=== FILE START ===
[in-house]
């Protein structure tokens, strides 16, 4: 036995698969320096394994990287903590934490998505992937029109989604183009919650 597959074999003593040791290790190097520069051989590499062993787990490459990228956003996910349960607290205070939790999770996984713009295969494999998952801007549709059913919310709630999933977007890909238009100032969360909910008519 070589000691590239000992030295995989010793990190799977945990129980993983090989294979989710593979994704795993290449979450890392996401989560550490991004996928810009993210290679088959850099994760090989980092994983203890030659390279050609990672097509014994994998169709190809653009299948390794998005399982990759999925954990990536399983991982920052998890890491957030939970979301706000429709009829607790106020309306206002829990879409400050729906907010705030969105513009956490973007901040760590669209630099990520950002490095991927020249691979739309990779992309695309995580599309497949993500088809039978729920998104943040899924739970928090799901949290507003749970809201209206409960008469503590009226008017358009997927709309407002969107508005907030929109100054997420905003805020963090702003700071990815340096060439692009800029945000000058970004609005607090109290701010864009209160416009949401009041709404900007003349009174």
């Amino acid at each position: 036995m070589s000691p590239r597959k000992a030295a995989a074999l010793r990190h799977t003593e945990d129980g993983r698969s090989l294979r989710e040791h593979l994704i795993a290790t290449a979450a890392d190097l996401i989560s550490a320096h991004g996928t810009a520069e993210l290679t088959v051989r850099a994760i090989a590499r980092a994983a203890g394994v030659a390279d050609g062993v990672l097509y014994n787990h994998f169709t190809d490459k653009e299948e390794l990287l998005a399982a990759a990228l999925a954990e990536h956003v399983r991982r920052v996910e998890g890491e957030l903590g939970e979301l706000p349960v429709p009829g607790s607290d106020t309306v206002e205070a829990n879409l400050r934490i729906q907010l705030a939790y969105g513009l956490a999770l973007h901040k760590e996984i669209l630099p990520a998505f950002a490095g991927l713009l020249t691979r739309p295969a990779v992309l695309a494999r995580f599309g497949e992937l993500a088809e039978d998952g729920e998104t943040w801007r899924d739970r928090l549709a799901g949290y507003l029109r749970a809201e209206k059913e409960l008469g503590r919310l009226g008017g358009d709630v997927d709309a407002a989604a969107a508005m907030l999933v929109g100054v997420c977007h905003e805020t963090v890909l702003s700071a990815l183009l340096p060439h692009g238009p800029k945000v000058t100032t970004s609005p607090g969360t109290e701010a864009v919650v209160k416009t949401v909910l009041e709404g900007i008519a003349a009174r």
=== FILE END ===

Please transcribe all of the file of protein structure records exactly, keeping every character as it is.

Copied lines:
[in-house]
């Protein structure tokens, strides 16, 4: 036995698969320096394994990287903590934490998505992937029109989604183009919650 597959074999003593040791290790190097520069051989590499062993787990490459990228956003996910349960607290205070939790999770996984713009295969494999998952801007549709059913919310709630999933977007890909238009100032969360909910008519 070589000691590239000992030295995989010793990190799977945990129980993983090989294979989710593979994704795993290449979450890392996401989560550490991004996928810009993210290679088959850099994760090989980092994983203890030659390279050609990672097509014994994998169709190809653009299948390794998005399982990759999925954990990536399983991982920052998890890491957030939970979301706000429709009829607790106020309306206002829990879409400050729906907010705030969105513009956490973007901040760590669209630099990520950002490095991927020249691979739309990779992309695309995580599309497949993500088809039978729920998104943040899924739970928090799901949290507003749970809201209206409960008469503590009226008017358009997927709309407002969107508005907030929109100054997420905003805020963090702003700071990815340096060439692009800029945000000058970004609005607090109290701010864009209160416009949401009041709404900007003349009174």
């Amino acid at each position: 036995m070589s000691p590239r597959k000992a030295a995989a074999l010793r990190h799977t003593e945990d129980g993983r698969s090989l294979r989710e040791h593979l994704i795993a290790t290449a979450a890392d190097l996401i989560s550490a320096h991004g996928t810009a520069e993210l290679t088959v051989r850099a994760i090989a590499r980092a994983a203890g394994v030659a390279d050609g062993v990672l097509y014994n787990h994998f169709t190809d490459k653009e299948e390794l990287l998005a399982a990759a990228l999925a954990e990536h956003v399983r991982r920052v996910e998890g890491e957030l903590g939970e979301l706000p349960v429709p009829g607790s607290d106020t309306v206002e205070a829990n879409l400050r934490i729906q907010l705030a939790y969105g513009l956490a999770l973007h901040k760590e996984i669209l630099p990520a998505f950002a490095g991927l713009l020249t691979r739309p295969a990779v992309l695309a494999r995580f599309g497949e992937l993500a088809e039978d998952g729920e998104t943040w801007r899924d739970r928090l549709a799901g949290y507003l029109r749970a809201e209206k059913e409960l008469g503590r919310l009226g008017g358009d709630v997927d709309a407002a989604a969107a508005m907030l999933v929109g100054v997420c977007h905003e805020t963090v890909l702003s700071a990815l183009l340096p060439h692009g238009p800029k945000v000058t100032t970004s609005p607090g969360t109290e701010a864009v919650v209160k416009t949401v909910l009041e709404g900007i008519a003349a009174r």